hows housing in your backyard?

Discussion in 'Economics' started by risky63, Feb 21, 2007.

  1. risky63


    just food for thought.....
    went to the lumberyard AGAIN this morning and it looked like somebody called in an anthrax scare. I do trim work in 10,000-
    20,000 sq ft homes here in the hamptons. (long island n.y. )
    Soon to start my own fund, I pay attention to my surroundings.I'VE NEVER IN 20 YEARS SEEN THIS. We are supposedly " shock proof" out here because our RS IS SO VALUABLE.
    So lets see how this pans out..........anybody else got any input?
    this "ghosttown like scene" at building supply yards started in oct.
  2. Ghost town in Michigan, but everyone knows that.

    I'm in the biz - develop subs and retail strip centers.
  3. Truff


    I live on NY(Long Island) and i am currently in the market for a bigger house. The prices around here are still ridiculous + very high taxes. There is more on the market but prices really haven't droped that much. The only visable drop has been in the 1.5 MIL + range.
  4. Central Florida/Orlando in one of the most desirable areas to live in the state:

    High end houses ($800K+) not moving for 9+ months. Many of these are 'spec' homes and have been empty for months. Homes that are in building process are being finished at a snails' pace. Open houses are slowing down as realtors wait in empty homes for an entire day without a single client even looking.

    Lower end houses are moving but seem to be fire sales from investors. Most of these are in significant disrepair and really are only suitable to be knock-downs.

    $100K haircut from zillow estimate on price realized in sale and 'value' for a $350,000 home (valued at 400k, sold 300k, appraised 320K). Many houses going below appraised value.

    There are jobs here, and there was a brief flurry of activity in January, but it seemed to be bargain-hunting.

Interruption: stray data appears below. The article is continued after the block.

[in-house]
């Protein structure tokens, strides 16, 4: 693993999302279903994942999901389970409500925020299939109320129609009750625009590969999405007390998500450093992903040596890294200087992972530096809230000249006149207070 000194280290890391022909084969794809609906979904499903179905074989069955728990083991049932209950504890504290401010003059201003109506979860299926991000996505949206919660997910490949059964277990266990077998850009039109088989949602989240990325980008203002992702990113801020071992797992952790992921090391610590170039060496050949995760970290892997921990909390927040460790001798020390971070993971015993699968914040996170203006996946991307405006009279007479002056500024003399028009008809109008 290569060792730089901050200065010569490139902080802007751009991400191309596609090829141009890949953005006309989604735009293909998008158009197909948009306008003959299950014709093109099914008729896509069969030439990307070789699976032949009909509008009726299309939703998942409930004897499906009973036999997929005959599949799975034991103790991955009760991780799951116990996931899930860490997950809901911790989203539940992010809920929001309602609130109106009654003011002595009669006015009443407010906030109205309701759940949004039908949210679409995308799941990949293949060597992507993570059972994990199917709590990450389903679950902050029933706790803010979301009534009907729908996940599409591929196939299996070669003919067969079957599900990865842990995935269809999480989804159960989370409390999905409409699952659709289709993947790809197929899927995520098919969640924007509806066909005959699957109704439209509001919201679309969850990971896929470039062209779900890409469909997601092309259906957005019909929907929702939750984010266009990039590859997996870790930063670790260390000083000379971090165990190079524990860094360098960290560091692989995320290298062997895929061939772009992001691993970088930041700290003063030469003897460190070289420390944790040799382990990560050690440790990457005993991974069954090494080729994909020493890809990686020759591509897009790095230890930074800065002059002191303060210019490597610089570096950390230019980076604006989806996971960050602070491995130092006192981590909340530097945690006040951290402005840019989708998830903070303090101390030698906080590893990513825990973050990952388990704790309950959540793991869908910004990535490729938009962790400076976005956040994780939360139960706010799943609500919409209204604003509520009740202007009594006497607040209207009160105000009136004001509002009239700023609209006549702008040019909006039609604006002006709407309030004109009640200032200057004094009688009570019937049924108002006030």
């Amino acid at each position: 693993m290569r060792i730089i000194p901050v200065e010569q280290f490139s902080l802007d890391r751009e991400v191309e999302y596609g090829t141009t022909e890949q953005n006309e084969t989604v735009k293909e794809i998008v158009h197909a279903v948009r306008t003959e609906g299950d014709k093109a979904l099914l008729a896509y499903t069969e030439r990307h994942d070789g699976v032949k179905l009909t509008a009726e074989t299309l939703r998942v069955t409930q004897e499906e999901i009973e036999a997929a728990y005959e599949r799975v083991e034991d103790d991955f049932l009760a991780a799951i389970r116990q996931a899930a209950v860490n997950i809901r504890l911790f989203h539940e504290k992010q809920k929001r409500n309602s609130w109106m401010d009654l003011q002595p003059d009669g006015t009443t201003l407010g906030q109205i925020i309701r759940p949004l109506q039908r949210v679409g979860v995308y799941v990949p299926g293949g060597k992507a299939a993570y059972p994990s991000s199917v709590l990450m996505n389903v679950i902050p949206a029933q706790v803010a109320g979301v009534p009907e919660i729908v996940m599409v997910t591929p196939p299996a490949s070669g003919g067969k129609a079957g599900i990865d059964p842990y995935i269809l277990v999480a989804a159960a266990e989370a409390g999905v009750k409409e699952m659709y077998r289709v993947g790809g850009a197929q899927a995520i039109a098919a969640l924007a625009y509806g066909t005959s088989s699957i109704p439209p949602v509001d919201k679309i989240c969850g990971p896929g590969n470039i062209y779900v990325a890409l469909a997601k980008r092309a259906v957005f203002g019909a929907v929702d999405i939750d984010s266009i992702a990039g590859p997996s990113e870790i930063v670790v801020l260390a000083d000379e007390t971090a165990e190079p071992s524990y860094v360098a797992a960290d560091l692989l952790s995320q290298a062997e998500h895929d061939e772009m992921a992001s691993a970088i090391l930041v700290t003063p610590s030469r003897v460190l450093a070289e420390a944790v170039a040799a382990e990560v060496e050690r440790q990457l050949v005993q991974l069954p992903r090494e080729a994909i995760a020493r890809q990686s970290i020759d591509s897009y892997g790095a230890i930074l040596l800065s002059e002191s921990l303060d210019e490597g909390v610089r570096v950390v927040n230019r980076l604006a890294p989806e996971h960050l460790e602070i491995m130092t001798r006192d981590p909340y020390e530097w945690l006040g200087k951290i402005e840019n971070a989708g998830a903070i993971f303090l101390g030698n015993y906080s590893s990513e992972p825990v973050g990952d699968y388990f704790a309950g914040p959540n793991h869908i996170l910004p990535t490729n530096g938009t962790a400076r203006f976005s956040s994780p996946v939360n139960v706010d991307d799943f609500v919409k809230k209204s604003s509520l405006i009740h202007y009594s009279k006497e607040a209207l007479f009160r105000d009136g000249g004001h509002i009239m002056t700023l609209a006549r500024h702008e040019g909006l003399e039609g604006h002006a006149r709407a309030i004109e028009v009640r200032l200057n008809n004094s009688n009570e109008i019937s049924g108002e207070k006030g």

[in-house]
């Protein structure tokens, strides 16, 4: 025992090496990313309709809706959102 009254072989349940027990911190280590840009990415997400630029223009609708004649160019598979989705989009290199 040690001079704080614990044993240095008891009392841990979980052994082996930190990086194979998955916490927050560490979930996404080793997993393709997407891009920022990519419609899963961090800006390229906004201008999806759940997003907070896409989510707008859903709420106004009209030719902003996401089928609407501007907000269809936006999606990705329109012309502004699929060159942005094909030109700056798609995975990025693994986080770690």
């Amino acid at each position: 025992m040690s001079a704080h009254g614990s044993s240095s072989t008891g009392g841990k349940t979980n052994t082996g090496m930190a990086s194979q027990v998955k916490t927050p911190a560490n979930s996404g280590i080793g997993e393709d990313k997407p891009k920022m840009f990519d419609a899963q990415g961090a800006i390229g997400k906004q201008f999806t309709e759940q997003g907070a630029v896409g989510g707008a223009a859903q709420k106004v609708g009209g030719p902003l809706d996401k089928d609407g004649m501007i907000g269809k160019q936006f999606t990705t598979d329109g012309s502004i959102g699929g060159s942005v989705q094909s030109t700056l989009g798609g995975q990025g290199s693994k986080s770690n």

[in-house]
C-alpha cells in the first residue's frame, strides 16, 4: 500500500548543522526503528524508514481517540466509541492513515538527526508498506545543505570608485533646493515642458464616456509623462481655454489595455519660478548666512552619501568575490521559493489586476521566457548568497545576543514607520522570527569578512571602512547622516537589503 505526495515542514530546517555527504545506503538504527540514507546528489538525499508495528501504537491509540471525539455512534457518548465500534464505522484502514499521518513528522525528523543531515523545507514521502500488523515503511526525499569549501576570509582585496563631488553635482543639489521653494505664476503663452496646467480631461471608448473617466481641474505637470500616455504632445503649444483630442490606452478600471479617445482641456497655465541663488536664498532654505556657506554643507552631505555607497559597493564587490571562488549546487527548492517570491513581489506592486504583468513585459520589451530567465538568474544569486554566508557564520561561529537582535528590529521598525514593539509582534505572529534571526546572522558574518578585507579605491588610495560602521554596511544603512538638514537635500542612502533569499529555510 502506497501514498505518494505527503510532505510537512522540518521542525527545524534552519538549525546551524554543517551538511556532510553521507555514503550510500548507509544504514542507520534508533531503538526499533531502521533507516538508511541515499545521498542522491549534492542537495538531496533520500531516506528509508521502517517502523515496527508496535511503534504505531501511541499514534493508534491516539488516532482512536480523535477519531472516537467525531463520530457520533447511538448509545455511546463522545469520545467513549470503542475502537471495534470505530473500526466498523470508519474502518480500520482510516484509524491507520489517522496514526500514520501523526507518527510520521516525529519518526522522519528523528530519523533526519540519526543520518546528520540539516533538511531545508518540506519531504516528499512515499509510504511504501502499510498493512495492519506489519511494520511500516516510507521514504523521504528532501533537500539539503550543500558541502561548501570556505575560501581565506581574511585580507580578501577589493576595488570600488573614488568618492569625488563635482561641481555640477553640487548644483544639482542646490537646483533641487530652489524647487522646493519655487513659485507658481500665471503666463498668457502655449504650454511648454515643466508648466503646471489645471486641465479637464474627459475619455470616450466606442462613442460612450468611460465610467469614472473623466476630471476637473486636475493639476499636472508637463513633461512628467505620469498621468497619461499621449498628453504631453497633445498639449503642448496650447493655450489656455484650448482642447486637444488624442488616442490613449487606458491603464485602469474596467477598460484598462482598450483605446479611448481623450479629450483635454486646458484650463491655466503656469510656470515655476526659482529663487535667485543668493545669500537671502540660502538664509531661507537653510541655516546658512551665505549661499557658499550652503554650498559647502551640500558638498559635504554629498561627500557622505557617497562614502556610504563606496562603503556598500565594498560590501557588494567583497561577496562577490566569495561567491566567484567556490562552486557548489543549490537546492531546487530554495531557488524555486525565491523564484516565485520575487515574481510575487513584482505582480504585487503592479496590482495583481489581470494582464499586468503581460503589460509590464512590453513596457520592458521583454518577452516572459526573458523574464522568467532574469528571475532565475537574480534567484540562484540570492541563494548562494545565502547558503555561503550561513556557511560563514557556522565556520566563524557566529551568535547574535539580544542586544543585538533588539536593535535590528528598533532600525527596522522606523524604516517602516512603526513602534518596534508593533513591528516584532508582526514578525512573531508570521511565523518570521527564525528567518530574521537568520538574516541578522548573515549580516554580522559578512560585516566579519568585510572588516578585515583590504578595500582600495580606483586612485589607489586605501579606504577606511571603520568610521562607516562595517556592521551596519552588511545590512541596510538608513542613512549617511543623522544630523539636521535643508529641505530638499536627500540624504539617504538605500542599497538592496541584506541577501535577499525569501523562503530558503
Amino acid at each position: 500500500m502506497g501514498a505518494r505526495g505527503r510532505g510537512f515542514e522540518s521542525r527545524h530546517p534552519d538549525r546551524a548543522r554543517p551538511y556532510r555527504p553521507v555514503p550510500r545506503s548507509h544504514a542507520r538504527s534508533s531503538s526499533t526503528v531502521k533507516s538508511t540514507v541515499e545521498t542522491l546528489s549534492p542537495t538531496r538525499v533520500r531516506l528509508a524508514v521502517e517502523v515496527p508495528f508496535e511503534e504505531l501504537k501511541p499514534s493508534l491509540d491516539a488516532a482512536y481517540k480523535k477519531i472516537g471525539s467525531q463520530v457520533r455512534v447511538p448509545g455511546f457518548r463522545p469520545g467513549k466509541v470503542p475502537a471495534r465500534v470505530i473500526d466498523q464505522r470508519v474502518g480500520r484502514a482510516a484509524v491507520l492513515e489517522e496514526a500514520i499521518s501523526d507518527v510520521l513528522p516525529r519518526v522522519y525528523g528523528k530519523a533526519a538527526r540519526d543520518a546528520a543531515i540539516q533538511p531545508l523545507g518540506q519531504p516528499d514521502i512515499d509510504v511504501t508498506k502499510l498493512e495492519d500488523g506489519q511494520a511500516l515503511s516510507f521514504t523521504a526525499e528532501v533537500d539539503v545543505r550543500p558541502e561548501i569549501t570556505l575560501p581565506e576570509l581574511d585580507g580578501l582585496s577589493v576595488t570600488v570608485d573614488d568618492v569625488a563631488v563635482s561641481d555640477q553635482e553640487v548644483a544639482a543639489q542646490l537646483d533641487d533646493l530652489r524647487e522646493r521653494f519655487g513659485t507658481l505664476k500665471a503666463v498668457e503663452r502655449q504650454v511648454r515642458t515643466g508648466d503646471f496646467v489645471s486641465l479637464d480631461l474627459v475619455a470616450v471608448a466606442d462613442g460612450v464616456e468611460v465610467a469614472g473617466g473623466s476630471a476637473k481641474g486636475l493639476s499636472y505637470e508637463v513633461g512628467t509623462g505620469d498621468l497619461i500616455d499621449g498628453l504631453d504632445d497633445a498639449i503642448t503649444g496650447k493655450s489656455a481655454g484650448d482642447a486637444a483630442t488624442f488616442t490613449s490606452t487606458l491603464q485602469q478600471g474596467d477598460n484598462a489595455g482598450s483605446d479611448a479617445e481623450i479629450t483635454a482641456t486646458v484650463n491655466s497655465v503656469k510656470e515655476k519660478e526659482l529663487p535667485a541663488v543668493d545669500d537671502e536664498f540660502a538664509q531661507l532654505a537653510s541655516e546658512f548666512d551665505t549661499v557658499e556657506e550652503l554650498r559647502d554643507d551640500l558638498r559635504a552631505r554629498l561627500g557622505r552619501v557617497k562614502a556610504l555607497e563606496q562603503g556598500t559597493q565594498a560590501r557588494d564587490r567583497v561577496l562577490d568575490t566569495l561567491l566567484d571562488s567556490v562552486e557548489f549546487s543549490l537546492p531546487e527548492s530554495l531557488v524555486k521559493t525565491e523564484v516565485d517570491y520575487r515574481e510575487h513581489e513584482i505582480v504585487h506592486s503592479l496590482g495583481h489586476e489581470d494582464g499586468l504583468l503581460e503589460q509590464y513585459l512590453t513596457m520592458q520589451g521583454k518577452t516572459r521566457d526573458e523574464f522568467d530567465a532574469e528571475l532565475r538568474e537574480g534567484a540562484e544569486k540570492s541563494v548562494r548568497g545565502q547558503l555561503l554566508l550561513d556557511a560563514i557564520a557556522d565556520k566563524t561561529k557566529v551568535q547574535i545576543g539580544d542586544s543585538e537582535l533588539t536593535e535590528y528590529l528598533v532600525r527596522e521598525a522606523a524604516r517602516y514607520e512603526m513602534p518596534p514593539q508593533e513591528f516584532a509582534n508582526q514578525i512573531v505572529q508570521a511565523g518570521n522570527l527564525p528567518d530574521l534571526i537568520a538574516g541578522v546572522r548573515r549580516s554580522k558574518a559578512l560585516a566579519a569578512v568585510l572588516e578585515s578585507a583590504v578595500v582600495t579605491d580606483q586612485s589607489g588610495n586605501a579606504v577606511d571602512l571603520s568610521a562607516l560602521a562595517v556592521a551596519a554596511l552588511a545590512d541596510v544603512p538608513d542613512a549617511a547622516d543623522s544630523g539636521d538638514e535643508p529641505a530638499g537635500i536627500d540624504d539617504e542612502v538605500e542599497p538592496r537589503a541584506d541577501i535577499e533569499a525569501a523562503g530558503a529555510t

We're fixing up the house and getting ready to more or less hunker down. We will see.
  5. risky63


    The homes I work on are "mega homes" and the rich will always be rich ....right?
    I've never seen this and I'm not a newbie at this. The home I'm working on now is 22,000 sq ft. and owned by a fund owner( 35 years old). He makes most of his money in foreign trading.

    building a new home on the ocean ( 8,000 ft) and nothing to bid on after that.....we'll see. usually a "recession" brings alot of "additions" and not new home contruction.
  6. S2007S


    I have a friend in the furniture business. He has talked with a few wood suppliers from the northeast saying all the top salesmen have seen sales down across the board.

    He also told me alot of the guys who worked with the major homebuilders are now slow so they are now doing alot of carpentry work on the side for themselves and this has sort of slowed things down a bit as well.
  7. S2007S


    risky I know of a homebuilder that builds in the ny/conn area and he is pretty busy. Right now hes building in Greenwich doing new home construction, the houses he works on are $1 million and up. However for the little guys doing new bathrooms, kitchens and carpentry its pretty slow out there.
  8. Drew07


    Word on the street is that it's bottomed here in Tallahassee. My property peaked after about a 40%+ increase in just 3 years. Everything seems to be for sale though nowadays. I think college towns are a bit harder to predict with the constant influx of students and what not.
  9. fusionz


    in phoenix prices have dipped a few percent but still quite overpriced. Also rents have been rising a lot.
  10. S2007S


    Thats what usually happens after housing prices have gone up so fast in a short amount of time, rents tend to drop. Now that housing prices are dropping rents are going back up, rents peaked where I am in late 90's early 2000, there finally coming back up.
    #10     Feb 21, 2007